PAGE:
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Genetic risk factors are associated with cerebrospinal fluid measures in multiple sclerosis

A Goris1, I Pauwels1, MW Gustavsen2,3, B Van Son4, K Hilven1, SD Bos2,3, EG Celius2, P Berg-Hansen2, J Aarseth5, K-M Myhr5,6, S D’Alfonso7,8, N Barizzone7, MA Leone8,9, F Martinelli Boneschi10,11, M Sorosina11, G poster 8.5 Keygen lifetime license Liberatore10,11, I Kockum12, T Olsson12, J Hillert12, L Alfredsson13, SK Bedri12, B Hemmer14, D Buck14, A Berthele14, B Knier14, V Biberacher14, V van Pesch15, C Sindic15, AB Oturai16, HB Søndergaard16, F Sellebjerg16, PE Jensen16, M Comabella17, X Montalban17, J Pérez-Boza17, S Malhotra17, J Lechner-Scott18, S Broadley19, M Slee20, B Taylor21, A Kermode22, P-A Gourraud23, S Sawcer24, BK Andreassen25, B Dubois1,4, HF Harbo2,3, the International Multiple Sclerosis Genetics Consortium

1KU Leuven, Department of Neurosciences, Leuven, Belgium, 2Oslo University Hospital, Department of Neurology, Oslo, Norway, 3University of Oslo, Institute of Clinical Medicine, Oslo, Norway, 4University Hospitals Leuven, Department of Neurology, Leuven, Belgium, 5Haukeland University Hospital, Department of Neurology, Bergen, Norway, 6University of Bergen, Department of Clinical Medicine, Bergen, Norway, 7University of Eastern Piedmont, Department of Health Sciences, Novara, Italy, 8University of Eastern Piedmont, Interdisciplinary Research Center of Autoimmune Diseases (IRCAD), Novara, Italy, 9AOU “Maggiore della Carità”, Novara, Italy, 10San Raffaele Scientific Institute, Department of Neuro-rehabilitation, Milan, Italy, 11San Raffaele Scientific Institute, Division of Neuroscience, Milan, Italy, 12Karolinska Institutet, Department of Clinical Neuroscience, Stockholm, Sweden, 13Karolinska Institutet, Institute of Environmental Medicine, Stockholm, Sweden, 14Technische Universität München, Department of Neurology, Munich, Germany, 15Université Catholique de Louvain-la-Neuve, Neurochemistry poster 8.5 Keygen lifetime license Unit, Louvain-la-Neuve, Belgium, 16Copenhagen University Hospital, Department of Neurology, Copenhagen, Denmark, 17Hospital Universitari Vall d’Hebron, Institut de Receca Vall d’Hebron, Barcelona, Spain, 18University of Newcastle, Hunter Medical Research Institute, Newcastle, Australia, 19Griffith University, School of Medicine, Queensland, Australia, 20Flinders University of South Australia, School of Medicine, Adelaide, Australia, 21University of Tasmania, Hobart, Australia, 22University of Western Australia, Centre for Neuromuscular and Neurological Disorders, Crawley, Australia, 23University of California San Francisco, School of Medicine, San Francisco, CA, United States, 24University of Cambridge, Department of Clinical Neurosciences, Cambridge, United Kingdom, 25University of Oslo, Department of Molecular Biology, Oslo, Norway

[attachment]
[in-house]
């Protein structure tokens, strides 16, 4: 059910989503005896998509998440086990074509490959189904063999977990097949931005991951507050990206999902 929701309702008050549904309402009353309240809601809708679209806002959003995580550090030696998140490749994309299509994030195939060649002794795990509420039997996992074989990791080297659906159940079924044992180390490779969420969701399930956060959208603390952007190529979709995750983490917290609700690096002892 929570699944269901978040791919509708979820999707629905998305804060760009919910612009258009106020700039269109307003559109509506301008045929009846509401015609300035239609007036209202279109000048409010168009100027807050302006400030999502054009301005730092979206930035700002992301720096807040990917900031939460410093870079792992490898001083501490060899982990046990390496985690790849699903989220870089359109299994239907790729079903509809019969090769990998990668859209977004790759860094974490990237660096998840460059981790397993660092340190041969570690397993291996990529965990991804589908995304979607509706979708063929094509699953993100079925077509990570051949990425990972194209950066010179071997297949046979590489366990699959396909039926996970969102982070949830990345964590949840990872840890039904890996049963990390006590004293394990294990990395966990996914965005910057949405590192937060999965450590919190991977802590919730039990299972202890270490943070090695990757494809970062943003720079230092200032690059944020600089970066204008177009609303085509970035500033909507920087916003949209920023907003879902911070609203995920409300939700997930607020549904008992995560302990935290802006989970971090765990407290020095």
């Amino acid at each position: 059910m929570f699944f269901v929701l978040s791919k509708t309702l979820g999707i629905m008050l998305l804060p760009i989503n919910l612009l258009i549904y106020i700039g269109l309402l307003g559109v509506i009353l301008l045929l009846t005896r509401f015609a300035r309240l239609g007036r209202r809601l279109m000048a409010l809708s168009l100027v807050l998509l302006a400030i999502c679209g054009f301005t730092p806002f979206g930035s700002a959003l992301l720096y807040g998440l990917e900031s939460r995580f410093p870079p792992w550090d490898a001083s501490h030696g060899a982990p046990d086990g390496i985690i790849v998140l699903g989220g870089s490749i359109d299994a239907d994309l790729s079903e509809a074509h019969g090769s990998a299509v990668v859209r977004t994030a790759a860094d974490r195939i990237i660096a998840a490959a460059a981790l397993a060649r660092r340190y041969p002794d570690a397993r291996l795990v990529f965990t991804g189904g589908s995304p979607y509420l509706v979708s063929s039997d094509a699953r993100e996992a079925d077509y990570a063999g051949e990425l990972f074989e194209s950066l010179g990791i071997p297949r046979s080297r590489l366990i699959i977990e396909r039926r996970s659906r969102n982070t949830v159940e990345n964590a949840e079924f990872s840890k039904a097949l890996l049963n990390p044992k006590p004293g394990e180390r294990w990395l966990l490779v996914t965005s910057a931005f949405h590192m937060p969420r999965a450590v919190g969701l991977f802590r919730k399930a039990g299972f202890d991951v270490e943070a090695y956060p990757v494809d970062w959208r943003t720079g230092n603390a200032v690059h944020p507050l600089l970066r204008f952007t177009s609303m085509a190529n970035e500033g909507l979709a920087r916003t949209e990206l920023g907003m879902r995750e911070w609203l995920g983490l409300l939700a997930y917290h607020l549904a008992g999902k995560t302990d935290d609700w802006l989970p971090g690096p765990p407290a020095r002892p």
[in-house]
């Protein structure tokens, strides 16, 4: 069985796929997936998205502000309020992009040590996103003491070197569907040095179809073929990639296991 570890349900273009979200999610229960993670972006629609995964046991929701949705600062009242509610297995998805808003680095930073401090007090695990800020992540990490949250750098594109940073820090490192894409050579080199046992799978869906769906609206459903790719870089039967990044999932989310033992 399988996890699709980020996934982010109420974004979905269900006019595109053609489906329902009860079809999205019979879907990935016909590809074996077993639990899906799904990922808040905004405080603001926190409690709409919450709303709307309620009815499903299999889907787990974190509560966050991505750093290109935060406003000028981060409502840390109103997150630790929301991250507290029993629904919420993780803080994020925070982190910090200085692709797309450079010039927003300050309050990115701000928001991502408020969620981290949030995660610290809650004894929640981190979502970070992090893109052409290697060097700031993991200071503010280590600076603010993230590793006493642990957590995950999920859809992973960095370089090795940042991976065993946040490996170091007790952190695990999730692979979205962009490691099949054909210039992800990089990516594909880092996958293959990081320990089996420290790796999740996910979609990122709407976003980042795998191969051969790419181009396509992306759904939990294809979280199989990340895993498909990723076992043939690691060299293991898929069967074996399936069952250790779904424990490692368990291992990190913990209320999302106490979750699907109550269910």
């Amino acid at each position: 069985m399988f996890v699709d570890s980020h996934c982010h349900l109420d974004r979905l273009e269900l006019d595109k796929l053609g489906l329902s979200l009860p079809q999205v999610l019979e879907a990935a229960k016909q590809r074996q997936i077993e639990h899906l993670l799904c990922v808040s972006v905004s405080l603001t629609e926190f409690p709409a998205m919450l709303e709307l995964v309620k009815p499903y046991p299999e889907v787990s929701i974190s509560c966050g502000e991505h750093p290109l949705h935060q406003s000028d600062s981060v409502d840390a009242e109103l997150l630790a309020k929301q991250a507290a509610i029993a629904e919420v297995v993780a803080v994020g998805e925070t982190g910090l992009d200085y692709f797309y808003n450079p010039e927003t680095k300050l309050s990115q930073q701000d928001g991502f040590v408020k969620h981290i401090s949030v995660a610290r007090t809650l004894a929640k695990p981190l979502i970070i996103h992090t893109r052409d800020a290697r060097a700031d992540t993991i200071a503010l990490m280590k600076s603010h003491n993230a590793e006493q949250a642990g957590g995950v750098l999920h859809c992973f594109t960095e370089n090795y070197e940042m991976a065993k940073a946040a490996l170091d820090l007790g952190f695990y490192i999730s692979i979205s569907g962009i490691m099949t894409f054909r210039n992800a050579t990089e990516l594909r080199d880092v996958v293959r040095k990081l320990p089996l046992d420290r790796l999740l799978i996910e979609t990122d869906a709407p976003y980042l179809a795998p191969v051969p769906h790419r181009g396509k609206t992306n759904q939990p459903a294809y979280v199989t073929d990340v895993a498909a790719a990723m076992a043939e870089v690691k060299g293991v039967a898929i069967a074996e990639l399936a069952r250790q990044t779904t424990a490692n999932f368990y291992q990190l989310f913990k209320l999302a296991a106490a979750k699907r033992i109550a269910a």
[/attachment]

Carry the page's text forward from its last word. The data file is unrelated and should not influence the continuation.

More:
Background: Immunological hallmarks of multiple sclerosis (MS) are production of antibodies expressed as oligoclonal bands (OCB) and/or an increased level of immunoglobulin G compared to serum (IgG index) in the cerebrospinal fluid (CSF) of MS patients. However, the underlying differences between OCB positive and negative MS patients and reasons for variability in IgG index are not known.

Objectives: Our aim was to identify genetic factors influencing the variation in the antibody production in the CSF poster 8.5 Keygen lifetime license in MS.

Methods: We performed a genome-wide association screen in MS patients collected from eight countries for two traits: presence or absence of OCBs (N=3,026) and IgG index levels (N=938). This screening phase was followed by a replication in 3,917 additional MS patients from eight countries.

Results: The Major Histocompatibility Complex (MHC) region is the main determinant of presence of OCBs, with up to two-fold differences in the odds of being OCB positive depending on genotype combinations. We furthermore identify a region near the ELAC1/SMAD4 genes associated with OCB status. The previously reported Immunoglobulin Heavy Chain (IGHC) region and newly identified signals in the MHC region together explain 10% of the variation in IgG index. Both traits (OCB and IgG index) are associated with clinical features of disease such as female gender, lower age at onset and increased severity.

Conclusions: This is the largest study so far investigating the genetic influence on antibody production in the CSF in MS, including 6,976 MS patients from nine countries. We confirm that genetic factors underlie antibody production in the CSF in MS and identify both the MHC and IGHC region as major determinants.


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